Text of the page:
Vauxhall Combo Life review – it’s boxy but it’s good

Vauxhall Combo Life review – it’s boxy but it’s good
Vauxhall Combo Life review – it’s boxy but it’s good

Back in the 1980s, the film Crazy People coined the phrase “they’re boxy but they’re good” to describe Volvos.

Nowadays there’s a lot more to the Swedish brand than that but the same slogan could equally be applied to the Vauxhall Combo Life.

The van-based people carrier is part of a threesome from the PSA group designed to offer maximum people and possessions moving for less money than a traditional MPV.

It shares its underpinnings, lots of the bodywork and some of its equipment with the Citroen Berlingo and Peugeot Rifter, both of which have their own take on the brief.

In that company the Combo looks the most utilitarian and van-like. The Berlingo has Citroen’s trademark contrasting trim elements and blobby airbumps, the Rifter gets plenty of SUV styling cues but our test car didn’t even get any roof rails to help shake off the van-with-windows image.

Vauxhall Combo Life profile
Styling isn’t the Combo Life’s strongest suit (Photo: Vauxhall)

Vauxhall Combo Life Energy XL

Price: £23,665 (£26,295 as tested)
Engine: 1.5-litre, four-cylinder, diesel
Power: 99bhp
Torque: 184lb/ft
Transmission: Five-speed manual
Top speed: 106mph
0-60mph: 13 seconds
Economy: 42.2-50.8mpg
CO2 emissions: 115g/km

In fact, with its red paint it was more than a little reminiscent of Postman Pat’s famous wheels.

Its boxy shape at least means it meets its brief of being a functional people and possessions mover.

All versions get three individual seats in the second row but our test car also had two more seats in the boot. Unlike some MPVs and most seven-seat SUVs, these are proper full-sized seats with enough legroom for an adult to sit in comfort. That, however, means that they don’t fold flat into the floor but take up a substantial amount of boot space. The backs fold down and you can remove them completely but they’re fairly heavy and you’re then left having to find somewhere to store them.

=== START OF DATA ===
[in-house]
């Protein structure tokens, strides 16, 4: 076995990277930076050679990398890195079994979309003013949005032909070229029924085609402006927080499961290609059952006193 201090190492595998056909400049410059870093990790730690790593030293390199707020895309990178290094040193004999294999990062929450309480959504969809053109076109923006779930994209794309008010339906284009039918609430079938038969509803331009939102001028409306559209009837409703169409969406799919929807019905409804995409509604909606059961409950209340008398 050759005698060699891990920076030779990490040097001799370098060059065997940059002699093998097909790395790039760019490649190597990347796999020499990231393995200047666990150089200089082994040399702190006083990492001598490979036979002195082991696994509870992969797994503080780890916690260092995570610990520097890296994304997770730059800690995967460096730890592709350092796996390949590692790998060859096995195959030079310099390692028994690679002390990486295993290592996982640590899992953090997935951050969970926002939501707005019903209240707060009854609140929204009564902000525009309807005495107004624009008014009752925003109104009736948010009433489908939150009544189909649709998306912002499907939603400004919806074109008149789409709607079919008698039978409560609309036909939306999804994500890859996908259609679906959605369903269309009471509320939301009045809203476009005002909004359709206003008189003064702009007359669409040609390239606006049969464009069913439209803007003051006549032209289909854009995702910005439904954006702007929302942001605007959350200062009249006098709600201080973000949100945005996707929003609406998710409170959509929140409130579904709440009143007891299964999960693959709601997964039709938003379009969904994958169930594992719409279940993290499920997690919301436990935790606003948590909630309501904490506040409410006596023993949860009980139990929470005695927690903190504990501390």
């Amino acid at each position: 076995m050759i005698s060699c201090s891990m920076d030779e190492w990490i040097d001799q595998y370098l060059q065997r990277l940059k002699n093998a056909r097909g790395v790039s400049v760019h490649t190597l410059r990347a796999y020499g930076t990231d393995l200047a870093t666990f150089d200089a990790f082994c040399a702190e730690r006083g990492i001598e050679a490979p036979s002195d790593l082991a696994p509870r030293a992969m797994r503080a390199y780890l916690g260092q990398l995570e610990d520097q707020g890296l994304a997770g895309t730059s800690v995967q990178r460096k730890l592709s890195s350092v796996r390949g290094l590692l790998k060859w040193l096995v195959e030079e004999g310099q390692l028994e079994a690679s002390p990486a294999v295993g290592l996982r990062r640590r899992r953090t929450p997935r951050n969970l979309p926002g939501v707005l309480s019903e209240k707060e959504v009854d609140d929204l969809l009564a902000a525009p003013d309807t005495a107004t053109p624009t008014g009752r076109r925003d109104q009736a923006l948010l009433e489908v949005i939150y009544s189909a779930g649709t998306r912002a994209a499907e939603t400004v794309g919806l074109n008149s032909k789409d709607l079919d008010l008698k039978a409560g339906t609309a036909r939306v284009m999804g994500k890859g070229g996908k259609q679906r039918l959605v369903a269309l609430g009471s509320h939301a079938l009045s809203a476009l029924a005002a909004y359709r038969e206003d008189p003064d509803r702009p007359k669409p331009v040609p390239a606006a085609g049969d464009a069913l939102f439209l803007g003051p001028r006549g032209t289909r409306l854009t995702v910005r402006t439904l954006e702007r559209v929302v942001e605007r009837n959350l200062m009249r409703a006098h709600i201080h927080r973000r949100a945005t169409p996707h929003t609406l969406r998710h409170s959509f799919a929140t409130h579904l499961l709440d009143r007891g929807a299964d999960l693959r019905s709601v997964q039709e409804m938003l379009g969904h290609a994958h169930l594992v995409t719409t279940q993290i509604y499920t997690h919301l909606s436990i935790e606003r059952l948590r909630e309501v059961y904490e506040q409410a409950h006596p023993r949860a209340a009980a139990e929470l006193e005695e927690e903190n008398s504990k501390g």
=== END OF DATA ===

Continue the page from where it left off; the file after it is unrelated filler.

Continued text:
Vauxhall Combo Life rear seats
The third row of seats offer generous space in this seven-seater. (Photo: Vauxhall)

Even with them in place the long-wheelbase XL version offers adequate storage for most daily use. Take them out completely and the flat load space is 850l and if that’s still not enough the second row of seats and even front passenger seat fold down to create a completely flat floor from dashboard to rear door and offer 2,693 litres of space.

That, plus its substantial width and tall roof give it a significant advantage over “traditional” people carriers if space is your priority but you still need the flexibility of seven seats. The twin sliding doors also make getting in and out far easier in tight spaces.

Vauxhall Combo Life boot
The third-row seats flip, fold and can be removed completely (Photo: Vauxhall)

On the road, the Combo Life gives up ground to those traditional MPVs like the Seat Alhambra and Ford S-Max, which are significantly more car-like to drive, with better body control and more feel. Yet, the Combo Life rides pretty well and is impressively quiet given its blocky shape.

It’s also well equipped for the money and even with fancy options such as a head-up display, park assist and the Intelligrip all-weather pack, still undercuts the traditional MPV market on price.

Vauxhall Combo Life interior
The Combo Life is well equipped for the money (Photo: Vauxhall)

Our Energy-spec car’s biggest weakness was its weedy engine. For a vehicle this size, the 99bhp/184lb/ft 1.5-litre diesel feels inadequate, especially once you start loading it full of passengers and luggage. Unfortunately, only top-spec Elite trim comes with the option of the 128bhp version of the same engine, which would be a far better choice.

The Combo Life is very much a head-over-heart kind of car. It’s pretty uninspiring to look and and drive but it offers more space than even full-sized MPVs and plenty of high-end equipment for less money than basic “regular” MPVs.

Like those Crazy People said, it’s boxy but it’s good.

Vauxhall Combo Life rear
What it lacks in flashiness, the Combo Life makes up for in practicality (Photo: Vauxhall)

Hyundai Santa Fe review - Seven-up in spacious SUV

Big 4x4 offers lots of space and kit for relatively little money

Hyundai Santa Fe review - Seven-up in spacious SUV

Fiat 500 Hybrid review

Testing the first electrified version of the iconic city car